Malcolm's Painting Matters

Providing encouragement, stimulation and development, while having a good time, for the beginner as well as the developing artist.

Painting a Pen & Wash: Capel Hebron, Llanberis

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Here I was trying out some new Bockingford Hot Pressed paper for the first time.  I had cut a full imperial sheet into A4 pieces (this size fits better on my scanner) and then taped one onto a drawing board.  (note that you can see some lines marked on the board – I did this so it helps line up the paper when taping it down – it helps a bit but I would not knock myself out to do it to all my boards).

The Start of the Drawing

Using a dip pen with a handwriting nib attached (an old one from the early 1900s – I find them better than drawing nibs which I find extremely scratchy and anyway my grandfather, who liked a good pen, had kindly squirreled away quite a number) I started with the roof and RHS of the building using black Indian ink which is waterproof.  NOTE that there are no pencil marks as I like to live dangerously and draw directly with the pen.  Its quicker and doesn’t feel as rigid as copying over pencil marks and you don’t have to rub out and risk damaging the paper.  When starting your drawing look for a starting point that will allow you to establish the perspective from an early stage as I find this way less terrifying and one can then enjoy the rest of the drawing panic free.  I put in the roof with the roof spars next as this made it easier to place the windows in the next stage.

Next I added the LHS wall and broken down bits and established a base line for the main building.  Once the base line was in (if you look closely you can probably see three as I made corrections but this looks like part of the drawing and helps to add contour) I added the windows. Then the gate was added and style and some bits of reeds and a few more contour lines.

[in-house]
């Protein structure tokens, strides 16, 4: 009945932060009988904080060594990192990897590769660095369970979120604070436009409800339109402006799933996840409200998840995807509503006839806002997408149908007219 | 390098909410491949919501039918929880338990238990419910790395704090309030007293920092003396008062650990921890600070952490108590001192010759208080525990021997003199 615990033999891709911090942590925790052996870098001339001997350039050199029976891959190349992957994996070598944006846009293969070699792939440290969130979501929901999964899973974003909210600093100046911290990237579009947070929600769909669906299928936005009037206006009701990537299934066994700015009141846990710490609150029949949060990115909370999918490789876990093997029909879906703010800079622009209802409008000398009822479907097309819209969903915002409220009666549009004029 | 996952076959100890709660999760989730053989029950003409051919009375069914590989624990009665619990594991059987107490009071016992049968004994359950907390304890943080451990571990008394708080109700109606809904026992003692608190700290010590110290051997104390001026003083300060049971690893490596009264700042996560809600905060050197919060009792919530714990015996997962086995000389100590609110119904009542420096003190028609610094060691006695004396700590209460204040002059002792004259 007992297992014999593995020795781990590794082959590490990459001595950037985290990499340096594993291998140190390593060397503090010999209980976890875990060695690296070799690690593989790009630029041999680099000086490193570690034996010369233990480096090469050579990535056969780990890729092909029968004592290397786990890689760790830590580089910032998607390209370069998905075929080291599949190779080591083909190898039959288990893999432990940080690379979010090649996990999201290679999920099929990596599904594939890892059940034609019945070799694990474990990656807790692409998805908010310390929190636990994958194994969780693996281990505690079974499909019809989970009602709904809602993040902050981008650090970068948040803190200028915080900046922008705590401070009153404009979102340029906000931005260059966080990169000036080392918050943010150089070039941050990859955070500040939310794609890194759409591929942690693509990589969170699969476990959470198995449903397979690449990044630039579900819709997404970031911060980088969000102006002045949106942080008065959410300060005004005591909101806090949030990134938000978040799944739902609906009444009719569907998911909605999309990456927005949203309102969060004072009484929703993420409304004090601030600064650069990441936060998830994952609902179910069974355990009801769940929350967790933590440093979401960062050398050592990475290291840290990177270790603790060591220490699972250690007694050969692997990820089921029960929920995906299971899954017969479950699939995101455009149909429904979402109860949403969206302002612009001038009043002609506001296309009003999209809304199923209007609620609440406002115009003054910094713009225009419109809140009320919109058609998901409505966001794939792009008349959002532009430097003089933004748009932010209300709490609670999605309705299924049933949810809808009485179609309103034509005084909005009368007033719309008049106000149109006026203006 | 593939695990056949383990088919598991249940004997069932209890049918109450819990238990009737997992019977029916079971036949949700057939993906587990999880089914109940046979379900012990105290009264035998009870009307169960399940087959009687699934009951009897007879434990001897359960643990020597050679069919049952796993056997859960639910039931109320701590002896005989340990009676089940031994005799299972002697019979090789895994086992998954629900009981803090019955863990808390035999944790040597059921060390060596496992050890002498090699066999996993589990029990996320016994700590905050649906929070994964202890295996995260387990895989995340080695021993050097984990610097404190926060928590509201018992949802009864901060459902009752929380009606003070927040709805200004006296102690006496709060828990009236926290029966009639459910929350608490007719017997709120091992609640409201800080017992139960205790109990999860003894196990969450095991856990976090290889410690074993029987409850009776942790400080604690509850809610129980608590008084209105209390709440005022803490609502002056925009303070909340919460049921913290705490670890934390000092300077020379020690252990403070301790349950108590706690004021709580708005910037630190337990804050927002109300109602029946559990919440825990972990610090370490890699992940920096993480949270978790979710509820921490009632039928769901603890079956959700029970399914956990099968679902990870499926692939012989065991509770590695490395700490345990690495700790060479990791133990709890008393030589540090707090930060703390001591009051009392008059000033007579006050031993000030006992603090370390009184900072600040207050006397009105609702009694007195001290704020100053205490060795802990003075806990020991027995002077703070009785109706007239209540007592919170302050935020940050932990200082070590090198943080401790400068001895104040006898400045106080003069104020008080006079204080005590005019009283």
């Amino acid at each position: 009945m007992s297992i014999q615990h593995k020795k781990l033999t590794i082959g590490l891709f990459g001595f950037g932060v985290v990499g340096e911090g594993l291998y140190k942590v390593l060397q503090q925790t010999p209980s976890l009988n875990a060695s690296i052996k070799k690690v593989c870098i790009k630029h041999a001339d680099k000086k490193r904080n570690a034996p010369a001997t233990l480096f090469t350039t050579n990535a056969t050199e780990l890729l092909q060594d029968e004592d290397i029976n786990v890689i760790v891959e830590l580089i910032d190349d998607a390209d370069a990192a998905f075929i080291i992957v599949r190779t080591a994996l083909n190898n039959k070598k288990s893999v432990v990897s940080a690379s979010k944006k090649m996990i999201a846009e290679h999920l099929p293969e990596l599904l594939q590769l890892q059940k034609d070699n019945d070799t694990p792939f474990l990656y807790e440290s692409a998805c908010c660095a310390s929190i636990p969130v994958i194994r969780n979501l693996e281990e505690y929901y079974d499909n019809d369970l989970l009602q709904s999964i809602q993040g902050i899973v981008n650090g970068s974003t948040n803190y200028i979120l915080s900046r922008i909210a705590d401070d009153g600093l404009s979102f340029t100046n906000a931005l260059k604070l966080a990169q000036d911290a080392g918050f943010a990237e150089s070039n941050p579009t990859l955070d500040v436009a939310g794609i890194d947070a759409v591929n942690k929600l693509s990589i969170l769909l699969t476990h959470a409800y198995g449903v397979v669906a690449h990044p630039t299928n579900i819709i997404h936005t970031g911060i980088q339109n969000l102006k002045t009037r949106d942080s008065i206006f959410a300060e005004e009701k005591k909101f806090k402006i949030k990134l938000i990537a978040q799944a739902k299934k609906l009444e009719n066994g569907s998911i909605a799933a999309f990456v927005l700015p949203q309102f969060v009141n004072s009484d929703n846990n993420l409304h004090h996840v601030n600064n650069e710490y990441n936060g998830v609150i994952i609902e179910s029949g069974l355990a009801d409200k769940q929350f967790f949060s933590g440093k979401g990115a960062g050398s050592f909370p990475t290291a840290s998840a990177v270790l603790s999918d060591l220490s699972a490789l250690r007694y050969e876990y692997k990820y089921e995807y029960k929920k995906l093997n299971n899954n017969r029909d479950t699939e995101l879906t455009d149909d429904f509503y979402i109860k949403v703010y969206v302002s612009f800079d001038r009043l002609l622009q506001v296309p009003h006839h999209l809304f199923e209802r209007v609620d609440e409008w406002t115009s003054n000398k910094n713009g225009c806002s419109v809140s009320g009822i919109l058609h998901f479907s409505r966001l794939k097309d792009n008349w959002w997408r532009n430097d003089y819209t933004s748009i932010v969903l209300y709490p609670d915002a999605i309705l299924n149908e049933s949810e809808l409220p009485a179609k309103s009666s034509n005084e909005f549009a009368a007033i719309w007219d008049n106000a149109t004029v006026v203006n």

Capel Hebron: Complete with Washes Added

Capel Hebron: Complete with Washes Added

Finally I added the wash. To begin with I gust contemplated using three colours (Ultramarine, Burnt Umber and New Gamboge) but I added Yellow Ochre as well as I had got some new from the SAA and wanted to try it out and it helps to give a slightly earthier green.  I used in places a mix of Yellow Ochre and N Gamboge a nd Ultramarine and in others just the N Gamboge and U Marine which gives a cleaner and brighter green.  The greys and Grey Blues were Burnt Sienna and U Marine mixed and a good brown can be had with a little blue added to the Burnt Sienna.  The initial wash was applied with a 12 round and the fields above the roof put in adding colour wet into wet.  I wet the paper first down to the roof. The rest of the building was painted using a size 7 round and most unfortunately I ended up with a small cauliflower on LHS of the roof! I could have left it as it wasn’t a proper cauliflower just a lighter patch but I decided to be daring and re wet the area above the roof with a small goat haired flat brush and sorted the problem

Enjoy 🙂

For details of painting classes see malcolmmbullock.co.uk

Author: Malcolm M. Bullock

Artist - mountains and water but sometimes flowers and abstract I enjoy painting but also hill-walking and climbing (when the legs work). I also enjoy fly fishing for anything that resembles a fish. a new (rediscovered) interest is cycling but the sort that involves pushing a heavy bike up a hill and riding it as fast as possible back down again. I also enjoy building all my bikes from the frame up so they are pretty unique things. I also enjoy wine - preferably red. My biggest interest though is my family :)

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